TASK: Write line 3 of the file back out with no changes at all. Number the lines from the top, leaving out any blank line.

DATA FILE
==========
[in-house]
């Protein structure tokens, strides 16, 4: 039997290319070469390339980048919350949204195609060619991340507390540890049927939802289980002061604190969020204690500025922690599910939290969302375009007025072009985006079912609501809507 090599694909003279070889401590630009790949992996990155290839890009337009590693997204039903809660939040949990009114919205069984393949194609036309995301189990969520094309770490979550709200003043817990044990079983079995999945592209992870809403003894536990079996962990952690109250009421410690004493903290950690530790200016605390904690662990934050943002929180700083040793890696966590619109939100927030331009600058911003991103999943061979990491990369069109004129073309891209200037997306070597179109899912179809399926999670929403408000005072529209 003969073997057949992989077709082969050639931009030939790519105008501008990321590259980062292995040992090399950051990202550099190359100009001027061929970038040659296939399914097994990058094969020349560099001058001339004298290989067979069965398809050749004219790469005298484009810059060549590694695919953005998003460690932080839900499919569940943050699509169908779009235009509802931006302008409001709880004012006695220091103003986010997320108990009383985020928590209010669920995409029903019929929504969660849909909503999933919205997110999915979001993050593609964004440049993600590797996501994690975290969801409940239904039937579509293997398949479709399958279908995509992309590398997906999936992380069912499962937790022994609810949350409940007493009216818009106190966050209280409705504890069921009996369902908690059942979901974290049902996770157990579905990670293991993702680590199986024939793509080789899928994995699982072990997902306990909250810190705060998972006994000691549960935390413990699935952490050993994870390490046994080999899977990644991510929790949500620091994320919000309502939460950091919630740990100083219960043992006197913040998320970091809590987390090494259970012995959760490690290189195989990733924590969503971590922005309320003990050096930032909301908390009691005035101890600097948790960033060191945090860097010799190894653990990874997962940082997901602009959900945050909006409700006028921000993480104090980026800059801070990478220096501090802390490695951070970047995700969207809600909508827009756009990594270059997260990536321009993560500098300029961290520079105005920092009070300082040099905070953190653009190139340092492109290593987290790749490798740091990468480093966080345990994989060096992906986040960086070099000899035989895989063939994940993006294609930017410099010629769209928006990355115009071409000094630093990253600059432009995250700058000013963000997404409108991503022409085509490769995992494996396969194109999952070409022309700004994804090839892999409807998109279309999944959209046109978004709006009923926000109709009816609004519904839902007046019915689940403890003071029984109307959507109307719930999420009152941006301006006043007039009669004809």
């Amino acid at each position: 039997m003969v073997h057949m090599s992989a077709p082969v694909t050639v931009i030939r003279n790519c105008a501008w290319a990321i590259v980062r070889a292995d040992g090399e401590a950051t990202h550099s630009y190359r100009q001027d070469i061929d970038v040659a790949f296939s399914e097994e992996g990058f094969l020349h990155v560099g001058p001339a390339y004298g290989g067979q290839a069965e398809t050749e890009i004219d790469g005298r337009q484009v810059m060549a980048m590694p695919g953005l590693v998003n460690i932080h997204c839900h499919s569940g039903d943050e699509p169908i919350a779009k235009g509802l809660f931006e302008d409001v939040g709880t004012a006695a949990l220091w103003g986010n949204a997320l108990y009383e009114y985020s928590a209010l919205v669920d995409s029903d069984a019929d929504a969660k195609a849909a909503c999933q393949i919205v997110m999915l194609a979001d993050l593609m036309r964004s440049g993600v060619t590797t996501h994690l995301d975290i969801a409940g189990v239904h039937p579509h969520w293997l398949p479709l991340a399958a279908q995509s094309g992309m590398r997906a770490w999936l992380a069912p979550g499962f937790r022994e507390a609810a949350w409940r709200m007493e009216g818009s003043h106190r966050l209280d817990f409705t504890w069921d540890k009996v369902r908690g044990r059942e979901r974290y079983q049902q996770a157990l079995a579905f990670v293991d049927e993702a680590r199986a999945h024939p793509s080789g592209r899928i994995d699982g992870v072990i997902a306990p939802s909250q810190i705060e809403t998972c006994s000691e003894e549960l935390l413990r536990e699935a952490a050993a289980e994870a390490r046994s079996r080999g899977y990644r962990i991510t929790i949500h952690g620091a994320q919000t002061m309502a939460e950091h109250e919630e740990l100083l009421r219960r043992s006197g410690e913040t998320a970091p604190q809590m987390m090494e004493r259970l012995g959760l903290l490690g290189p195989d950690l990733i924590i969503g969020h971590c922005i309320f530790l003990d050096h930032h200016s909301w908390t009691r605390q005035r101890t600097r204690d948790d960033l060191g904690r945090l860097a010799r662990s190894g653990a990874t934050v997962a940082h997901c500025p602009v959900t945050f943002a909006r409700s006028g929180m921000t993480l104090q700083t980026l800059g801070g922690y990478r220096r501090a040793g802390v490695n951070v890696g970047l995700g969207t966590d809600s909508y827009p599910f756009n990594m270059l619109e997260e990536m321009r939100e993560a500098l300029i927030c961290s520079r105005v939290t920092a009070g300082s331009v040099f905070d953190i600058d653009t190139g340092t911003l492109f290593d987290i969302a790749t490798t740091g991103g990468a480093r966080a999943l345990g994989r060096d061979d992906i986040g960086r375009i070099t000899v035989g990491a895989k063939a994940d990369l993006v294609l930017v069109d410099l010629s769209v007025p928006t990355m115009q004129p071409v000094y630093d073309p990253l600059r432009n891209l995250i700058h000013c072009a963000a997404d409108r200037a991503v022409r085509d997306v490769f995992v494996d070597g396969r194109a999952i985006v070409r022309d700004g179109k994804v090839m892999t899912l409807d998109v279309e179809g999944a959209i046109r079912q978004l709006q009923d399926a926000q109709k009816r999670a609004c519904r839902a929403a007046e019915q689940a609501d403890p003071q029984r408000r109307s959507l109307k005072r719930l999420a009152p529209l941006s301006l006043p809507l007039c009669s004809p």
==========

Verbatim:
């Amino acid at each position: 039997m003969v073997h057949m090599s992989a077709p082969v694909t050639v931009i030939r003279n790519c105008a501008w290319a990321i590259v980062r070889a292995d040992g090399e401590a950051t990202h550099s630009y190359r100009q001027d070469i061929d970038v040659a790949f296939s399914e097994e992996g990058f094969l020349h990155v560099g001058p001339a390339y004298g290989g067979q290839a069965e398809t050749e890009i004219d790469g005298r337009q484009v810059m060549a980048m590694p695919g953005l590693v998003n460690i932080h997204c839900h499919s569940g039903d943050e699509p169908i919350a779009k235009g509802l809660f931006e302008d409001v939040g709880t004012a006695a949990l220091w103003g986010n949204a997320l108990y009383e009114y985020s928590a209010l919205v669920d995409s029903d069984a019929d929504a969660k195609a849909a909503c999933q393949i919205v997110m999915l194609a979001d993050l593609m036309r964004s440049g993600v060619t590797t996501h994690l995301d975290i969801a409940g189990v239904h039937p579509h969520w293997l398949p479709l991340a399958a279908q995509s094309g992309m590398r997906a770490w999936l992380a069912p979550g499962f937790r022994e507390a609810a949350w409940r709200m007493e009216g818009s003043h106190r966050l209280d817990f409705t504890w069921d540890k009996v369902r908690g044990r059942e979901r974290y079983q049902q996770a157990l079995a579905f990670v293991d049927e993702a680590r199986a999945h024939p793509s080789g592209r899928i994995d699982g992870v072990i997902a306990p939802s909250q810190i705060e809403t998972c006994s000691e003894e549960l935390l413990r536990e699935a952490a050993a289980e994870a390490r046994s079996r080999g899977y990644r962990i991510t929790i949500h952690g620091a994320q919000t002061m309502a939460e950091h109250e919630e740990l100083l009421r219960r043992s006197g410690e913040t998320a970091p604190q809590m987390m090494e004493r259970l012995g959760l903290l490690g290189p195989d950690l990733i924590i969503g969020h971590c922005i309320f530790l003990d050096h930032h200016s909301w908390t009691r605390q005035r101890t600097r204690d948790d960033l060191g904690r945090l860097a010799r662990s190894g653990a990874t934050v997962a940082h997901c500025p602009v959900t945050f943002a909006r409700s006028g929180m921000t993480l104090q700083t980026l800059g801070g922690y990478r220096r501090a040793g802390v490695n951070v890696g970047l995700g969207t966590d809600s909508y827009p599910f756009n990594m270059l619109e997260e990536m321009r939100e993560a500098l300029i927030c961290s520079r105005v939290t920092a009070g300082s331009v040099f905070d953190i600058d653009t190139g340092t911003l492109f290593d987290i969302a790749t490798t740091g991103g990468a480093r966080a999943l345990g994989r060096d061979d992906i986040g960086r375009i070099t000899v035989g990491a895989k063939a994940d990369l993006v294609l930017v069109d410099l010629s769209v007025p928006t990355m115009q004129p071409v000094y630093d073309p990253l600059r432009n891209l995250i700058h000013c072009a963000a997404d409108r200037a991503v022409r085509d997306v490769f995992v494996d070597g396969r194109a999952i985006v070409r022309d700004g179109k994804v090839m892999t899912l409807d998109v279309e179809g999944a959209i046109r079912q978004l709006q009923d399926a926000q109709k009816r999670a609004c519904r839902a929403a007046e019915q689940a609501d403890p003071q029984r408000r109307s959507l109307k005072r719930l999420a009152p529209l941006s301006l006043p809507l007039c009669s004809p």